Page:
An Introduction to Hanukkah
Prepared by Rabbi Mark S. Diamond
Executive Vice President
Board of Rabbis of Southern California
The Hebrew word Hanukkah means "dedication." The roots of this name, and the Hanukkah holiday, come from the second century B.C.E. (Before the Common Era). Chafing under foreign domination, a band of Jews led by Mattathias took to the hills of Judea in open revolt against the Seleucid regime of Antiochus IV.
Mattathias' son Judah took charge of the rebellion after his father's death. He was given the nickname "the Maccabee" ("the hammer"). Antiochus sent thousands of well-trained and well-armed troops to the land of Israel to crush the rebellion. The Maccabees responded with a brilliant campaign of guerilla warfare, and succeeded in driving the foreigners from their land.
Jewish fighters entered Jerusalem in December, 164 B.C.E. They found the sacred Temple in shambles, defiled and desecrated by foreign soldiers. They cleansed the Temple and re-dedicated it on the 25th day of the Jewish month of Kislev. They observed a feast of dedication for eight days in honor of their historic victory.
The contemporary observance of Hanukkah features the lighting of a hanukkiyah, a special Hanukkah menorah with eight branches and a ninth holder for the shamash, or helper candle. Popular legend connects this ritual with the tale of the cruse of pure oil that miraculously burned for eight days rather than one.
On the first night of Hanukkah, two candles are placed in the menorah. One serves as the shamash to be used for lighting the other candle. On each successive night, another candle is added to the menorah. By the time we reach the last night of Hanukkah, eight candles are glowing brightly in celebration of this beautiful festival.
Other familiar Hanukkah customs include spinning the draydal (a special top with Hebrew letters on the sides), eating potato latkes (pancakes) and sufganiyot (jelly donuts) and giving gifts of gelt (coins) to children.
In the broad sweep of Jewish tradition, Hanukkah is considered a minor holiday. It is not a yom tov, a holy day, akin to Rosh Hashanah or Passover. Hanukkah, like Purim, is a post-Biblical holiday, a happy, fun-filled celebration for the young and the young-at-heart.
The traditional greeting Jews extend to one another during this holiday is hag orim same'ah. Happy Feast of Lights! Happy Hanukkah!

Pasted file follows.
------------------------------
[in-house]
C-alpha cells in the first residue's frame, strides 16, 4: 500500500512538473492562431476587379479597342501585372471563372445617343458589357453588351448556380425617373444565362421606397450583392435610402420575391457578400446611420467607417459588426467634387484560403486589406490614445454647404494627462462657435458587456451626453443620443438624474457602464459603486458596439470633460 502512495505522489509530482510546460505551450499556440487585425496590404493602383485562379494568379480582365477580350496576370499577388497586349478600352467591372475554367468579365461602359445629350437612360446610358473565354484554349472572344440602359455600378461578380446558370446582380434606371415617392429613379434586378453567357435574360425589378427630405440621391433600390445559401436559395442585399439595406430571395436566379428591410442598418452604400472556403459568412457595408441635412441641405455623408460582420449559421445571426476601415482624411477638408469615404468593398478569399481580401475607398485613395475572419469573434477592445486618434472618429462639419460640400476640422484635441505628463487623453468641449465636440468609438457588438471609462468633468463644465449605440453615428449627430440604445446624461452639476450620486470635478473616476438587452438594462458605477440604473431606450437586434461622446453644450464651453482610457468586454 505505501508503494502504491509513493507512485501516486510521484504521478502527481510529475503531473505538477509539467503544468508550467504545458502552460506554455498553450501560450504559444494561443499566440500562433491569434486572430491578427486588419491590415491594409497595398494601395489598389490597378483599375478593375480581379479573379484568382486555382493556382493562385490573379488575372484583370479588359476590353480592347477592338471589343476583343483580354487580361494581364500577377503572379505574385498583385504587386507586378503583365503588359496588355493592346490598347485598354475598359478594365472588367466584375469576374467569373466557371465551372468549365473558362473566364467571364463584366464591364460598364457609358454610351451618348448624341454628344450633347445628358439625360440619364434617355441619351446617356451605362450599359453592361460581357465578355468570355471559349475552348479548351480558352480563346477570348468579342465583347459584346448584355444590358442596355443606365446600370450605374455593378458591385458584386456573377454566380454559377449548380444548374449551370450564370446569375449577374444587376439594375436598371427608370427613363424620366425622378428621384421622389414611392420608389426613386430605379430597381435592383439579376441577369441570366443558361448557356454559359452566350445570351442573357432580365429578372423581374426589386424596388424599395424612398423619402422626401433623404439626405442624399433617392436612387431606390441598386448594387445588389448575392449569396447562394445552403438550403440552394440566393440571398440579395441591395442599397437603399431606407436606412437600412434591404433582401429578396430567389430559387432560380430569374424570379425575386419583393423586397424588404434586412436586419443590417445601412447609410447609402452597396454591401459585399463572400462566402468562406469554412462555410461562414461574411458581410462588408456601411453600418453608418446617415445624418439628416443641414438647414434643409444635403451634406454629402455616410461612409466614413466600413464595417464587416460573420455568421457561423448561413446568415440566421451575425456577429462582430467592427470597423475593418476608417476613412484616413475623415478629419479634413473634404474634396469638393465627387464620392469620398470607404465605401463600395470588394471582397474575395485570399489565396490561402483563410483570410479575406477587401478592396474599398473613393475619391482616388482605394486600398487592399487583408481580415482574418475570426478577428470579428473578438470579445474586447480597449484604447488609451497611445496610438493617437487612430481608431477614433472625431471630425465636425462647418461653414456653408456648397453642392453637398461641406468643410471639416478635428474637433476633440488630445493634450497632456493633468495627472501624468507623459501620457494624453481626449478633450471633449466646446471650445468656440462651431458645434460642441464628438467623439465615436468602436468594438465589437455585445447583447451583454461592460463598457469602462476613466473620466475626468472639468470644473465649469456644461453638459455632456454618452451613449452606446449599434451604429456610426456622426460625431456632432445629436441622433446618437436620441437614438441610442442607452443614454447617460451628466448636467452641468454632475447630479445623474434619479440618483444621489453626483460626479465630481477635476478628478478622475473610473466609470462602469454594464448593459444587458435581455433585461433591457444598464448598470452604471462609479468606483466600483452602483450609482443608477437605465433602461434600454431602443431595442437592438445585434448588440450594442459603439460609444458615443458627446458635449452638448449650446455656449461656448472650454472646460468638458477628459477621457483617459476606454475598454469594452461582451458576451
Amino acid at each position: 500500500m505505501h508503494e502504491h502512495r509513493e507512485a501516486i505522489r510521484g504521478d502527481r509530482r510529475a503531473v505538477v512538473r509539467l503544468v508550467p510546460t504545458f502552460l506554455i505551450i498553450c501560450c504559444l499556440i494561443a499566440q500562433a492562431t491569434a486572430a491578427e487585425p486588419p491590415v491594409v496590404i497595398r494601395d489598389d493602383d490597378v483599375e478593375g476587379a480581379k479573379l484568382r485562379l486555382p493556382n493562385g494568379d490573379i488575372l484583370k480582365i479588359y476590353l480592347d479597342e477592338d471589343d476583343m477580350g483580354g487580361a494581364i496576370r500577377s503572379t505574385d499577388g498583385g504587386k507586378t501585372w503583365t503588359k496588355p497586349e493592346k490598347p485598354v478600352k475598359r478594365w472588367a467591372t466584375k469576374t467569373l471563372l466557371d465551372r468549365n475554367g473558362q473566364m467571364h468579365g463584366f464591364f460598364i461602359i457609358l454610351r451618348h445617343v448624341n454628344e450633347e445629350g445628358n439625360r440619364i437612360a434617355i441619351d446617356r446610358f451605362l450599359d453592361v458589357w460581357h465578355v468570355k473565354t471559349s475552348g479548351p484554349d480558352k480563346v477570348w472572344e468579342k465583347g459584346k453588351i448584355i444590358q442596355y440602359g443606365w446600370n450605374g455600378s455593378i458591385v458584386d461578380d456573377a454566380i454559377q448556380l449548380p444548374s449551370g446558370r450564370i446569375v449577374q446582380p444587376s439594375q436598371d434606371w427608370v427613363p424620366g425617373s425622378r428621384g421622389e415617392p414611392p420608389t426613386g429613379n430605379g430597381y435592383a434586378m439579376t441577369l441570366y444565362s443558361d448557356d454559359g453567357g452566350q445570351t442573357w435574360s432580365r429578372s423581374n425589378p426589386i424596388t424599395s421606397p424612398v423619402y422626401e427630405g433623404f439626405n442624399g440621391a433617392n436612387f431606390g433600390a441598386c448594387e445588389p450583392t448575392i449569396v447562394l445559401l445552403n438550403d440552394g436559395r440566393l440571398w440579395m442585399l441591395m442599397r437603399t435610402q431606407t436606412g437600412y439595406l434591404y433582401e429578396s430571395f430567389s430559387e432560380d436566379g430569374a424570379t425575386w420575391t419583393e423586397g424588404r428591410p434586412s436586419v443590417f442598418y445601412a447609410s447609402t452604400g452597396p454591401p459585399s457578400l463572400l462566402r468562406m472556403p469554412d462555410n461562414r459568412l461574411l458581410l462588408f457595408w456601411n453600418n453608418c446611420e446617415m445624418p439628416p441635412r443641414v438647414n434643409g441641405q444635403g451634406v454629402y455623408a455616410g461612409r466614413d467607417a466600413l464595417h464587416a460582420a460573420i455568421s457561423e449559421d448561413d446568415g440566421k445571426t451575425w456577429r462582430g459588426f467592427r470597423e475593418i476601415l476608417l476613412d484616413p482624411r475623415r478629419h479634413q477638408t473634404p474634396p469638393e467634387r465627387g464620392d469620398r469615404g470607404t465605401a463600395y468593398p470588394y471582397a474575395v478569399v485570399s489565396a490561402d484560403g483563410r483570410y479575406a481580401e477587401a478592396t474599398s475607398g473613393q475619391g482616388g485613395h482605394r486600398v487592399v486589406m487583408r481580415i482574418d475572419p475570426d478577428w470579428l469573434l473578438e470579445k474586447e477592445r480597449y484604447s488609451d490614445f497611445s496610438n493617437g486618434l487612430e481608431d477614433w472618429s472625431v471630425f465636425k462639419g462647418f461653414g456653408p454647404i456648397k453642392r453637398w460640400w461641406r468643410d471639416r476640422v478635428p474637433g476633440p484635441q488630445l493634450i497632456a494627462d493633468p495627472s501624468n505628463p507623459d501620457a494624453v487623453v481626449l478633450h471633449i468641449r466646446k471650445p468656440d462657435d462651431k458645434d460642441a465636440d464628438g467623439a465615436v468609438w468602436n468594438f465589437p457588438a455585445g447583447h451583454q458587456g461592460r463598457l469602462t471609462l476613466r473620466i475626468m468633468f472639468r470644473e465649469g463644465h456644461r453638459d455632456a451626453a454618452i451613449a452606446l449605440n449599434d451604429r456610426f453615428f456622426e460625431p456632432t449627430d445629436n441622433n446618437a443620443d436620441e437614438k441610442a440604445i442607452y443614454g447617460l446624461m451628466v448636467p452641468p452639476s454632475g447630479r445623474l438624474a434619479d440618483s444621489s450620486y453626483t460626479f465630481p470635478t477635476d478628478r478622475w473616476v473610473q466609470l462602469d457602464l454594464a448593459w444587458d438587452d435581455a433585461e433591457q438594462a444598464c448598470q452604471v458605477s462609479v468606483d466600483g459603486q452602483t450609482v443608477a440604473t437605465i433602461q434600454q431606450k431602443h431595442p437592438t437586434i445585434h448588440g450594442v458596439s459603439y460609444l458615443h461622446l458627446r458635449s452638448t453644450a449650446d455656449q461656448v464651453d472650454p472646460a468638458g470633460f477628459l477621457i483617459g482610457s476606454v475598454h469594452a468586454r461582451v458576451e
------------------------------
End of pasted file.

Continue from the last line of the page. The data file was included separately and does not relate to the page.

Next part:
An Adult View of Hanukkah
by Rabbi Diamond
Most of us are familiar with the basic elements of the Hanukkah story: Antiochus' cruel oppression, the Macccabees' stunning victory, the miracle of the cruse of oil. However, the Hanukkah saga is far more complex and intriguing that the tale we learned years ago in Hebrew School.
Did you know that....
- Scholars are perplexed by Antiochus' persecution of the Jews, very unorthodox behavior for a pagan ruler in the ancient world. Many historians argue that Antiochus intervened in what was essentially a civil war pitting Jew against Jew. While many Jews were sympathetic to the Hellenization of Jewish life, others bitterly opposed assimilating Greek customs and mores. Nationalists teamed up with religious pietists (hasidim) to fight the pro-Hellenizing forces. Antiochus stepped in to bolster his allies in the land of Israel, and the result was a wave of oppression that led to full-fledged war.
- The Book of Second Maccabees, one of the earliest sources on the origins of Hanukkah, connects the eight days of the festival with the eight-day observance of Sukkot. According to the text, the first Hanukkah in 164 B.C.E. was celebrated as a delayed Sukkot, since the Maccabees had been unable to observe the holiday properly while they were fighting in the hills. That first Hanukkah observance featured wands wreathed with leaves, branches and palm leaves.
- The famous tale of the miracle of the cruse of oil first appears in the Talmud, some 400 years after the events of Hanukkah took place. Some scholars suggest that the miracle story was one way the rabbinic sages sought to infuse spirituality into a secular, nationalistic holiday.
- The descendants of the Maccabees, known as the Hasmoneans, were for the most part corrupt, decadent, anti-religious rulers. The rabbinic sages opposed a holiday celebrating the military victory that first brought the Hasmonean dynasty into power. The common people, however, loved this festival of lights held in the dark, foreboding days of winter. Faced with overwhelming popular support of Hanukkah, the rabbis wisely followed the adage: "If you can't beat 'em, join 'em." They stressed God's role in the Hanukkah story, emphasized the miracle of the oil, and ordained a variety of religious rituals for the celebration of Hanukkah.
However you interpret the Hanukkah story, this festival has become one of our most colorful and enjoyable holidays.